The Times Of India, April 23 2014, New Delhi: There is a growing clamour against the provisions of a new land acquisition law with several infrastructure sectors – from road, to railway and power – fearing a three-fold jump in acquisition cost due to the new legislation.
While the other ministries are just fretting over the issue, the road transport and highways ministry has asked government to increase Budgetary allocation for land acquisition. In a letter to the Cabinet secretariat, the ministry has also suggested that the government can seek views from other ministries such as heavy industries and power on how to deal with this issue.
An internal assessment by National Highways Authority of India (NHAI), which is responsible for major land acquisition for road projects, shows that the under the new law, compensation for land is likely to increase four-fold in rural areas. In urban areas, it is likely to be double from the current level.
Apart from the highways ministry, the department of industrial policy and promotion has already raised the red flag with secretary Amitabh Kant going public against the new law. “Land acquisition for roads, ports and similar other economic activities has not been happening ever since the new Land Acquisition Act came into being,” he said,
“A number of road and port projects are stuck up on account of the Act and there is an urgent need to fast-track road and port projects, which can be possible when necessary amendments are made to it,” Kant had said at an industry gathering.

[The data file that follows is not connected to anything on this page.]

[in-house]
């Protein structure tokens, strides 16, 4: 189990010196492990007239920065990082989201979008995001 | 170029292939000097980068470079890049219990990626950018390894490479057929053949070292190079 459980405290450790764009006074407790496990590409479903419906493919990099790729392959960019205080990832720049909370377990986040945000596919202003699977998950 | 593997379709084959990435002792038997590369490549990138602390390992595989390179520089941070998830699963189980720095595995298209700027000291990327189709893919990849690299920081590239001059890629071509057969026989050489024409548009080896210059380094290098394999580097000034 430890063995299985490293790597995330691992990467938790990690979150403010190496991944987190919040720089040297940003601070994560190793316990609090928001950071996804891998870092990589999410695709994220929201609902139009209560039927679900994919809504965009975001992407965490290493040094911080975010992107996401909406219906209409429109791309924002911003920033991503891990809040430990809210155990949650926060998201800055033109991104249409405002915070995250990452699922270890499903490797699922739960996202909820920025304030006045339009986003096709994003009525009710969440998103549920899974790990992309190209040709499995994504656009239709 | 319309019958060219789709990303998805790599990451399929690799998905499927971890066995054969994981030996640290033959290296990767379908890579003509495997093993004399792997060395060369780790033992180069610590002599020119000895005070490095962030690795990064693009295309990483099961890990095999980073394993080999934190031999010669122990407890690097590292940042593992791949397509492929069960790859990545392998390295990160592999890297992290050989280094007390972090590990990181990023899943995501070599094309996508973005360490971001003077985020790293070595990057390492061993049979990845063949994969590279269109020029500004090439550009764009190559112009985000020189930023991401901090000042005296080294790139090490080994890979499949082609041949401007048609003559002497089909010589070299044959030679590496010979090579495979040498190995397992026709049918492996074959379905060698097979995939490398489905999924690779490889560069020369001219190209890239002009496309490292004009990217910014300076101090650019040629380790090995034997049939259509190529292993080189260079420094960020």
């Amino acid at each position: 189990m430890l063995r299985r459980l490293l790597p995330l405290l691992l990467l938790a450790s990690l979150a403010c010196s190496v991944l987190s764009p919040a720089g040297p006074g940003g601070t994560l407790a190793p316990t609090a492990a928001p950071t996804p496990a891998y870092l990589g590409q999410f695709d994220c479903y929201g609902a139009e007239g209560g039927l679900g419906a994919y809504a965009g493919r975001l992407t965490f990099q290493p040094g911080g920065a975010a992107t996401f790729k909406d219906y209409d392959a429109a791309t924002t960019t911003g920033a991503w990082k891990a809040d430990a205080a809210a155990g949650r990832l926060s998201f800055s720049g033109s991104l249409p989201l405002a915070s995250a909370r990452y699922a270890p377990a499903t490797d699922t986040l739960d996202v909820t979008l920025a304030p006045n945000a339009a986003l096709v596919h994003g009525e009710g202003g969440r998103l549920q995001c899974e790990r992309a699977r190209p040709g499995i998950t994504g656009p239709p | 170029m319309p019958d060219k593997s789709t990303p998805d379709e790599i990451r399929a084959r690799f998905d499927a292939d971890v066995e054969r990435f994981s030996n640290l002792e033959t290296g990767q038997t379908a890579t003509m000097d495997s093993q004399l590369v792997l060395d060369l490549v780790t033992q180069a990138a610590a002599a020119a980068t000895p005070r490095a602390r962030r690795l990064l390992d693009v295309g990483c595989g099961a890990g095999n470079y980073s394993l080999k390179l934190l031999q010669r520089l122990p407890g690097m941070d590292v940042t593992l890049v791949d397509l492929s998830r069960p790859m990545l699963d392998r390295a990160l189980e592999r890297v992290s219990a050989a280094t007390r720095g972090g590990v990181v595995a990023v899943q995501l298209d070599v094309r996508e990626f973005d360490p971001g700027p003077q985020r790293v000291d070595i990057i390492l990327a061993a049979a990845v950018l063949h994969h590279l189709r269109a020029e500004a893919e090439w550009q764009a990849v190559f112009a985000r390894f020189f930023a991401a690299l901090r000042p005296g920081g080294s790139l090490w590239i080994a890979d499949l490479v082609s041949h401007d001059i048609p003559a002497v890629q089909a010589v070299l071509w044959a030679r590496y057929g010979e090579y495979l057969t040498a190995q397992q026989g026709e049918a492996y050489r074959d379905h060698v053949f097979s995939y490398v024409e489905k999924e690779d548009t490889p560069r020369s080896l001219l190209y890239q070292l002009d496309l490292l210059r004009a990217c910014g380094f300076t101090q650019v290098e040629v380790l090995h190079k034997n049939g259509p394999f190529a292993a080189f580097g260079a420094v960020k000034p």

So far, it was only the industry which was raising concerns over the law, which had been dismissed by the government.
BJP, which had supported the land acquisition Bill, has remained ambiguous on its position. “I seriously think that in the end the additional amount paid to farmers on enhanced compensation will be less than the money saved by timely implementation of projects,” the party’s Prime Ministerial candidate Narendra Modi said in an interview.
The Right to Fair Compensation and Transparency in Land Acquisition, Rehabilitation and Resettlement Act is aimed at ensuring that owners get fair compensation for land taken away from them for various projects.
“We are exempted to implement the law till January 2015. But, by the next year we will revise our norms and it will be tough to meet financial requirements unless we have additional budgetary allocation,” said a road ministry source. On an average, NHAI acquires around 6,000-7,000 hectares of land annually and releases about Rs 7,000-Rs 8,000 crore.
Sources said for highway projects the agencies don’t need to conduct social impact assessment since land acquisition in such cases are linear in nature and does not displace a village or a community. But, it has to pay certain amount prescribed in the law for resettlement and rehabilitation of the affected people.